— Chris Borland had an interception off a pass deflection by Mike Purcell. Borland’s one of those guys who flies around and looks great. However, when I asked Fangio about him, the 49ers defensive coordinator said the rookie middle linebacker still has a lot to learn.

“He’s not being tentative. He’s kind of being over, not sure what he’s seeing all the time. He’s got really good instincts. And sometimes he thinks his instincts are taking him to a play and he’s aborting his own assignment, and he’s gotten burnt on that a few times. So, he’s got to learn that the quarterbacks in this league can be looking here and quickly come back here. And, he’s been burnt on that few times.”

— The word “tentative” came up because that’s how Fangio described Dontae Johnson.

Like a lot of rookies, he’s got a little tentativeness in his play right now, not always sure exactly what to do. But, I think he’ll get there. He’s got good size. We feel he’s got good enough speed. Just keep waiting for him to feel the urgency and really turn it up. And I don’t think he’s quite there yet. I think he’s still feeling his way through knowing what to do, the NFL game, etc. But, hopefully he’ll kick it up a notch here in the next three weeks at some point.”

— Aldon Smith is wreaking havoc, just like when I last covered practice on Thursday. One of the best things about playing quarterback for the 49ers is knowing that Smith is never allowed to actually hit you.

— There was a little … well, it wasn’t quite skirmish … more like a heated argument between Glenn Dorsey and Anquan Boldin. Nothing came of it.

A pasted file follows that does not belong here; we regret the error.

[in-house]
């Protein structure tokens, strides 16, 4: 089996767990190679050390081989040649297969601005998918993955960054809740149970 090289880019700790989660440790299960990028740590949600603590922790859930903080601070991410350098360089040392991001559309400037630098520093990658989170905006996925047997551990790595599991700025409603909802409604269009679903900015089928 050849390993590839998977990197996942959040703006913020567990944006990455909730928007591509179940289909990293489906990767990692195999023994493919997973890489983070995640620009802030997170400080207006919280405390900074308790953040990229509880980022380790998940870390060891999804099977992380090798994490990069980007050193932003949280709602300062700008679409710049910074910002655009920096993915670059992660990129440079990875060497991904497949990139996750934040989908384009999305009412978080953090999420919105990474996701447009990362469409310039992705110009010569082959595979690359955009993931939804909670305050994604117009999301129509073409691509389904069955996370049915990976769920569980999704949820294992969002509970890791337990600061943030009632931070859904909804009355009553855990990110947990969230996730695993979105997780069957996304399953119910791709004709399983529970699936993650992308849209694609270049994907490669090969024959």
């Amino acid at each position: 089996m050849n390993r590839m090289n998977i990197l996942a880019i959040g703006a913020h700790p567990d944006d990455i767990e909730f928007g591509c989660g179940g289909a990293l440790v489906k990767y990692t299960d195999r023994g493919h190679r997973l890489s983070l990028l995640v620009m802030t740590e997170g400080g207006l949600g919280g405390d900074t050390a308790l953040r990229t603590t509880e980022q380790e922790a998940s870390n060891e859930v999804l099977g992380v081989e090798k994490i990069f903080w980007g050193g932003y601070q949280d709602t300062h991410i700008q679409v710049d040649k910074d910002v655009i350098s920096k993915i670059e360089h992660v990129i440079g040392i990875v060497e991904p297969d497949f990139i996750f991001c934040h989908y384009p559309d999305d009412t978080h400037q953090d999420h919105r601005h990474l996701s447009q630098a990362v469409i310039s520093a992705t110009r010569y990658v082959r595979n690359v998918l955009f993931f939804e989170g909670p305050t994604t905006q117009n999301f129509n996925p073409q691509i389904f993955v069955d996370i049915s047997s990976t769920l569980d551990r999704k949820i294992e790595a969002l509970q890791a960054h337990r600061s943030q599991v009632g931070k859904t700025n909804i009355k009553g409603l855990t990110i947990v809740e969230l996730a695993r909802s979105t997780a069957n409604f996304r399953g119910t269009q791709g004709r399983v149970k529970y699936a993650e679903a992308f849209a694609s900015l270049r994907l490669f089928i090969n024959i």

— Shayne Skov tipped one pass that fell incomplete, but he got pretty angry with himself on a couple completions across the middle (Chuck Jacobs and Vance McDonald). It’s definitely a learning process for the rookies, which is why Michael Wilhoite is playing with Patrick Willis on the first team defense.

— Vic Fangio sent a public message of sorts to another middle linebacker, Nick Moody.

“Well, he’s looked a whole lot better than he did as a rookie, just from an assignments standpoint. But, he’s still got to fight to be more consistent. He’s got to get the inconsistency out of his play.”

— Kory Faulkner got the last two snaps of practice, handing off to Hampton and Hyde. It was announced after practice that Faulkner (the No. 5 QB) was released to make room for undrafted rookie Michael Philipp, a tackle from Oregon State.

— At the very end of position drills, Jim Harbaugh demonstrated the proper footwork himself … at least four or five times. In the last rep, he dropped back a few steps and threw it about 10 yards to Kaepernick. Kaepernick dropped the pass, prompting a little laughter amongst the quarterbacks and Harbaugh, whose smile was about a mile wide for a minute or two afterward.

Harbaugh kaepernick